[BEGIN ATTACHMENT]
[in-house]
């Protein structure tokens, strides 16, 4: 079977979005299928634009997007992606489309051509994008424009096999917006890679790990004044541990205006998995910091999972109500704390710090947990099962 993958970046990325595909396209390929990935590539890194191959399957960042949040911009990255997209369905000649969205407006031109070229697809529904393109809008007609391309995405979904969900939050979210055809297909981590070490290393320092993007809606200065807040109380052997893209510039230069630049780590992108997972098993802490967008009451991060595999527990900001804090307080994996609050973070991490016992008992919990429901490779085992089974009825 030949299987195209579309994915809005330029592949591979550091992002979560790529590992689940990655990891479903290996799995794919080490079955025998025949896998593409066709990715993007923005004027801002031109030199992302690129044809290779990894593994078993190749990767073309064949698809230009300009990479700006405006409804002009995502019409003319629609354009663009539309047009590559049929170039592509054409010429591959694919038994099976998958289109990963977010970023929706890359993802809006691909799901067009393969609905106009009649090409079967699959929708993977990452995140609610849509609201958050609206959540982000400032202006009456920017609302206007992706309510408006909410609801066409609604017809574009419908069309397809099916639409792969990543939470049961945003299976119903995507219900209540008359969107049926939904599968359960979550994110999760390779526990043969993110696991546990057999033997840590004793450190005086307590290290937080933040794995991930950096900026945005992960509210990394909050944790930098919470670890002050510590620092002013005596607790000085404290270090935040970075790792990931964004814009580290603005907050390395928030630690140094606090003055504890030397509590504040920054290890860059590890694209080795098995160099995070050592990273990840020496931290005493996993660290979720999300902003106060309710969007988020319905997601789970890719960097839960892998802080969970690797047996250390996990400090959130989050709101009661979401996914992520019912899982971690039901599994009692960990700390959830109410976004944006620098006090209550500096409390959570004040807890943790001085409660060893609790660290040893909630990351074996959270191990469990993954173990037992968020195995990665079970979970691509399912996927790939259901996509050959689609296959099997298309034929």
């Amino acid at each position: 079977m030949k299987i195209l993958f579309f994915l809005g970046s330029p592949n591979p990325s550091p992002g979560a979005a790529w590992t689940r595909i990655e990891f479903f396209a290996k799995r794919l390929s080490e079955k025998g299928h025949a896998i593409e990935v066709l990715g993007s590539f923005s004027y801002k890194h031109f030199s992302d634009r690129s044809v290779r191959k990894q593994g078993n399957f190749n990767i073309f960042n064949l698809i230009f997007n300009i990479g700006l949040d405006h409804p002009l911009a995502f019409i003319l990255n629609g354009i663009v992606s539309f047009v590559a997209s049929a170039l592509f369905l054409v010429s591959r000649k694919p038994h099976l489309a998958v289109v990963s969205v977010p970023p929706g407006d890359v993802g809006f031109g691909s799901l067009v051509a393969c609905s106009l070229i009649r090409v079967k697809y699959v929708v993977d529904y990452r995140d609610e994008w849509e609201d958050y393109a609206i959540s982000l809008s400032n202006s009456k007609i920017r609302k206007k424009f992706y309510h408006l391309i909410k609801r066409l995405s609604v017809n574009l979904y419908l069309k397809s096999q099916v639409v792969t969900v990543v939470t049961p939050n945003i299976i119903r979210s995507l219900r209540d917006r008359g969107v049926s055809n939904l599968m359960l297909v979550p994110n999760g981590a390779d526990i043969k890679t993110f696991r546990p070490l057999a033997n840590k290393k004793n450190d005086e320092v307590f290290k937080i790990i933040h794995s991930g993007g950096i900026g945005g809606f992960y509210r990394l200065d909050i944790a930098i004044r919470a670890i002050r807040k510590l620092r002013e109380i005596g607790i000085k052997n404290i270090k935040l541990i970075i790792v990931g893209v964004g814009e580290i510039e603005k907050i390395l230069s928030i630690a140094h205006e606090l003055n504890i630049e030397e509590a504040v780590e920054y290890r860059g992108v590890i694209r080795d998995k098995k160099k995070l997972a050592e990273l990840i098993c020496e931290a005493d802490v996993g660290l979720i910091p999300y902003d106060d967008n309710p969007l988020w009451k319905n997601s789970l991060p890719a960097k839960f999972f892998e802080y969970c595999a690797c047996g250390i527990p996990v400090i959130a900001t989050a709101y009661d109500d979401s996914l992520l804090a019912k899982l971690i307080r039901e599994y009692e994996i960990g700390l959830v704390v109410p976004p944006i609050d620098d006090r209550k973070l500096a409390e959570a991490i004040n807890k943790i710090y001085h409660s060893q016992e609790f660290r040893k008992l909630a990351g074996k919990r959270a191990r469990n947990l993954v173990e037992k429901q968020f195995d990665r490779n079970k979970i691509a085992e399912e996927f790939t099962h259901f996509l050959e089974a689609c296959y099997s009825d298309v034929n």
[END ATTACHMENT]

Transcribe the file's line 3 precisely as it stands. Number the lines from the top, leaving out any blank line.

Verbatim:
């Amino acid at each position: 079977m030949k299987i195209l993958f579309f994915l809005g970046s330029p592949n591979p990325s550091p992002g979560a979005a790529w590992t689940r595909i990655e990891f479903f396209a290996k799995r794919l390929s080490e079955k025998g299928h025949a896998i593409e990935v066709l990715g993007s590539f923005s004027y801002k890194h031109f030199s992302d634009r690129s044809v290779r191959k990894q593994g078993n399957f190749n990767i073309f960042n064949l698809i230009f997007n300009i990479g700006l949040d405006h409804p002009l911009a995502f019409i003319l990255n629609g354009i663009v992606s539309f047009v590559a997209s049929a170039l592509f369905l054409v010429s591959r000649k694919p038994h099976l489309a998958v289109v990963s969205v977010p970023p929706g407006d890359v993802g809006f031109g691909s799901l067009v051509a393969c609905s106009l070229i009649r090409v079967k697809y699959v929708v993977d529904y990452r995140d609610e994008w849509e609201d958050y393109a609206i959540s982000l809008s400032n202006s009456k007609i920017r609302k206007k424009f992706y309510h408006l391309i909410k609801r066409l995405s609604v017809n574009l979904y419908l069309k397809s096999q099916v639409v792969t969900v990543v939470t049961p939050n945003i299976i119903r979210s995507l219900r209540d917006r008359g969107v049926s055809n939904l599968m359960l297909v979550p994110n999760g981590a390779d526990i043969k890679t993110f696991r546990p070490l057999a033997n840590k290393k004793n450190d005086e320092v307590f290290k937080i790990i933040h794995s991930g993007g950096i900026g945005g809606f992960y509210r990394l200065d909050i944790a930098i004044r919470a670890i002050r807040k510590l620092r002013e109380i005596g607790i000085k052997n404290i270090k935040l541990i970075i790792v990931g893209v964004g814009e580290i510039e603005k907050i390395l230069s928030i630690a140094h205006e606090l003055n504890i630049e030397e509590a504040v780590e920054y290890r860059g992108v590890i694209r080795d998995k098995k160099k995070l997972a050592e990273l990840i098993c020496e931290a005493d802490v996993g660290l979720i910091p999300y902003d106060d967008n309710p969007l988020w009451k319905n997601s789970l991060p890719a960097k839960f999972f892998e802080y969970c595999a690797c047996g250390i527990p996990v400090i959130a900001t989050a709101y009661d109500d979401s996914l992520l804090a019912k899982l971690i307080r039901e599994y009692e994996i960990g700390l959830v704390v109410p976004p944006i609050d620098d006090r209550k973070l500096a409390e959570a991490i004040n807890k943790i710090y001085h409660s060893q016992e609790f660290r040893k008992l909630a990351g074996k919990r959270a191990r469990n947990l993954v173990e037992k429901q968020f195995d990665r490779n079970k979970i691509a085992e399912e996927f790939t099962h259901f996509l050959e089974a689609c296959y099997s009825d298309v034929n």